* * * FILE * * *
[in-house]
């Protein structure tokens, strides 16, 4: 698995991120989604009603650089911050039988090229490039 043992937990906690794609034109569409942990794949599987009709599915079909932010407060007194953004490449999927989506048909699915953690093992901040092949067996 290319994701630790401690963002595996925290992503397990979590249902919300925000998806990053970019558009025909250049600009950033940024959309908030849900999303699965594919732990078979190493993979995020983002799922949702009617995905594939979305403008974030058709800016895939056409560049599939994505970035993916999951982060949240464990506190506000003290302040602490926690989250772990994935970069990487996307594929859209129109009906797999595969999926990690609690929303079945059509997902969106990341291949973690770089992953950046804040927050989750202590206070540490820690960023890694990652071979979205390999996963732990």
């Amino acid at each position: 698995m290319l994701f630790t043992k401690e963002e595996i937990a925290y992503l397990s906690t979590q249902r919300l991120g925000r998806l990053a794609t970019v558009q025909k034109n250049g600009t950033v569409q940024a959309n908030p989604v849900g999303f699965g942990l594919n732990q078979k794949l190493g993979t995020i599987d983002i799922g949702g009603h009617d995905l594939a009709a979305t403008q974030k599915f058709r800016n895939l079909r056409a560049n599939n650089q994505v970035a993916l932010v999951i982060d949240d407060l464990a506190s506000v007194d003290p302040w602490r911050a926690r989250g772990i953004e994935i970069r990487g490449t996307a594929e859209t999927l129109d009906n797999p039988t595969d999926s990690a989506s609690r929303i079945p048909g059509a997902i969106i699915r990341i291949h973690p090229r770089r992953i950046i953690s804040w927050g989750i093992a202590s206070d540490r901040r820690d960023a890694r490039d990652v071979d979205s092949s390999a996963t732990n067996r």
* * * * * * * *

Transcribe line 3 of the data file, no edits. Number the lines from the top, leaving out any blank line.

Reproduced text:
């Amino acid at each position: 698995m290319l994701f630790t043992k401690e963002e595996i937990a925290y992503l397990s906690t979590q249902r919300l991120g925000r998806l990053a794609t970019v558009q025909k034109n250049g600009t950033v569409q940024a959309n908030p989604v849900g999303f699965g942990l594919n732990q078979k794949l190493g993979t995020i599987d983002i799922g949702g009603h009617d995905l594939a009709a979305t403008q974030k599915f058709r800016n895939l079909r056409a560049n599939n650089q994505v970035a993916l932010v999951i982060d949240d407060l464990a506190s506000v007194d003290p302040w602490r911050a926690r989250g772990i953004e994935i970069r990487g490449t996307a594929e859209t999927l129109d009906n797999p039988t595969d999926s990690a989506s609690r929303i079945p048909g059509a997902i969106i699915r990341i291949h973690p090229r770089r992953i950046i953690s804040w927050g989750i093992a202590s206070d540490r901040r820690d960023a890694r490039d990652v071979d979205s092949s390999a996963t732990n067996r």